Facilitating restitution of Judaica plundered during the Holocaust is a priority for the Claims Conference/WJRO.  Extensive efforts at returning objects and items of Judaica — historical and literary materials relating to Judaism — to their original owners started immediately after the end of the Shoah; the task is far from completed, even so many decades later.

Objects of Judaica looted during the Holocaust are defined in two ways:

  • Objects that carry a quality of holiness (tashmishey kedusha) or are essential to the performance of a particular ritual or commandment (tashmishey mitzvah)
  • Archives and libraries, not only including ceremonial Jewish items, but also items relating to Jewish organizations and Jewish life in general

We currently focus on gathering data about such items known to be in non-Jewish hands, especially in places, such as parts of Eastern Europe, where such Judaica may be at risk. Information about the location of items is the first step in saving them.

Reporting and Research

The Claims Conference/WJRO has compiled a Descriptive Catalogue of Looted Judaica, which provides a worldwide snapshot of what is known concerning the fate of Judaica destroyed by Nazi Germany and its allies.

In 2009, 47 nations, observer countries, and relevant non-governmental organizations, including the Claims Conference and the WJRO, convened for the Prague Conference on Holocaust-Era Assets. Among the reports prepared by the Claims Conference/WJRO was Holocaust Era Judaica and Jewish Cultural Property: A World-Wide Overview, which recommended actions to be taken by participating nations to address the challenges in restitution of looted assets. The report was based on the Descriptive Catalogue of Looted Judaica.

The Claims Conference supported the project: The publication of “Neglected Witnesses. The Fate of Jewish Ceremonial Objects During the Second World War and After.”

The Claims Conference supported the publication of “Neglected Witnesses. The Fate of Jewish Ceremonial Objects During the Second World War and After.”

The Claims Conference is planning the creation of a handbook on how to conduct provenance research on Judaica as well as creation of a virtual exhibition on looted Judaica worldwide to move towards guidelines and best practices.

In cooperation with the National Library of Israel, the Claims Conference/WJRO is supporting projects to identify and catalog all Hebrew and other Jewish-language books and manuscripts in the National and University Library in Zagreb, and in other libraries and repositories throughout Croatia. The goal is eventually to do the same in libraries and repositories in other countries. Discussion of similar cooperation has already begun with the V.I. Vernadsky National Library of Ukraine.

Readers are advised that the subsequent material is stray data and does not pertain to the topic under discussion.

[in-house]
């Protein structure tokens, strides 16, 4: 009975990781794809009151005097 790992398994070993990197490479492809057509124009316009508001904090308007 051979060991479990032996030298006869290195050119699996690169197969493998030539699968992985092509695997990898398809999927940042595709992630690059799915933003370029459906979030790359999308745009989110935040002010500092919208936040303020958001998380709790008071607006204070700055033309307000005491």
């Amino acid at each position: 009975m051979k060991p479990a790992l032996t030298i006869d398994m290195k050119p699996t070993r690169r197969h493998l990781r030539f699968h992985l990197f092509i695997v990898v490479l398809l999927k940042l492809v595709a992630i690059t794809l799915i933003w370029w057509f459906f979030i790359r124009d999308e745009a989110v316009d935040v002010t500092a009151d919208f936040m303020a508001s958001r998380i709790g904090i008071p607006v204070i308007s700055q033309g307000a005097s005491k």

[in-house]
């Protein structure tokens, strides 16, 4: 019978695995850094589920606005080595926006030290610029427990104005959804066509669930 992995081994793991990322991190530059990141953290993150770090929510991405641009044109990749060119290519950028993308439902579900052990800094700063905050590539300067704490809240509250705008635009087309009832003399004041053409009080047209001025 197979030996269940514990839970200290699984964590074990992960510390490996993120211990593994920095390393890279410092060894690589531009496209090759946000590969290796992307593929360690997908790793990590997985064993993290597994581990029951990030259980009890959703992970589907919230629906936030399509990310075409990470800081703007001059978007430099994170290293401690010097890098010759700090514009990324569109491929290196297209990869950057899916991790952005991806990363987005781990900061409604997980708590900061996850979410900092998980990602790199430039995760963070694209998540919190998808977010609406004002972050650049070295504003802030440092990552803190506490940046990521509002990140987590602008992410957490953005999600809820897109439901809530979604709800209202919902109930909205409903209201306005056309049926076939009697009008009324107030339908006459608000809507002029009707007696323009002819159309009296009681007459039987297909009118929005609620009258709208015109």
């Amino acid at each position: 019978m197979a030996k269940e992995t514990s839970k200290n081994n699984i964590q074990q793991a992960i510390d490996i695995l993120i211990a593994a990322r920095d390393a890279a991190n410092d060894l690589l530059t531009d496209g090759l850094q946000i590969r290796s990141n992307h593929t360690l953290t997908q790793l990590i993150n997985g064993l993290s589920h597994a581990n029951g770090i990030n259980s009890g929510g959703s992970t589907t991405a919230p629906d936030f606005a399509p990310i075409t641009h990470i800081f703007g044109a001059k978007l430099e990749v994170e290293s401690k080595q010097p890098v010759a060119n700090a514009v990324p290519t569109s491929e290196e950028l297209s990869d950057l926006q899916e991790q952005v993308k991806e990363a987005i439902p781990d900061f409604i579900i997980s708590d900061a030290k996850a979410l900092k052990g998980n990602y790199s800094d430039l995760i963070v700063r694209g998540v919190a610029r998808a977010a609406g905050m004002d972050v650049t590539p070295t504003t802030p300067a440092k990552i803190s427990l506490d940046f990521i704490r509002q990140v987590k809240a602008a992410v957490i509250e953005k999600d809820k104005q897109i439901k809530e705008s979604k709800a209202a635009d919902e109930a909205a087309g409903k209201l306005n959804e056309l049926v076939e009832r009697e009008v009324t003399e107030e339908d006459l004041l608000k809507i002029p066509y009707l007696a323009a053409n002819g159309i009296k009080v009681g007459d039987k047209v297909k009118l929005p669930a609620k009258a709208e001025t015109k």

The Claims Conference has also supported projects such as:

  • The publication of “Neglected Witnesses. The Fate of Jewish Ceremonial Objects During the Second World War and After,” edited by Julie-Marthe Cohen, Jewish Historical Museum of Amsterdam and Felicitas Heimann-Jelinek, Jewish Museum of Vienna. London:  Institute of Art and Law, 2011.
  • Digitization of the Terezin collection as well as provenance research on previous owners of books held by the library of the Jewish Museum in Prague so as to facilitate restitution attempts.

Protecting Judaica and Extending the Registration of Torahs to Eastern Europe and the former Soviet Union

The Claims Conference/WJRO is encouraging, along with several other organizations, the registration of Torah scrolls in Eastern Europe and the former Soviet Union. Such registration can establish provenance, lessen theft and black market activity, and eventually serve as a basis to discuss restitution of Torah scrolls currently in the hands of the various governments. While the Claims Conference/WJRO does not favor any particular registration system, the Universal Torah Registry (UTR) appears to be particularly suited to the countries in question. The Universal Torah Registry, an independent organization founded by the Jewish Community Relations Council of New York, provides a method that is both secure and acceptable under Jewish law to identify and register Torah scrolls.

Registration is different from repair of Torah scrolls. The Claims Conference has supported the repair of Romanian Torah scrolls by Menora, the Authority for the Repatriation of Diaspora Synagogues, and their relocation to Israel.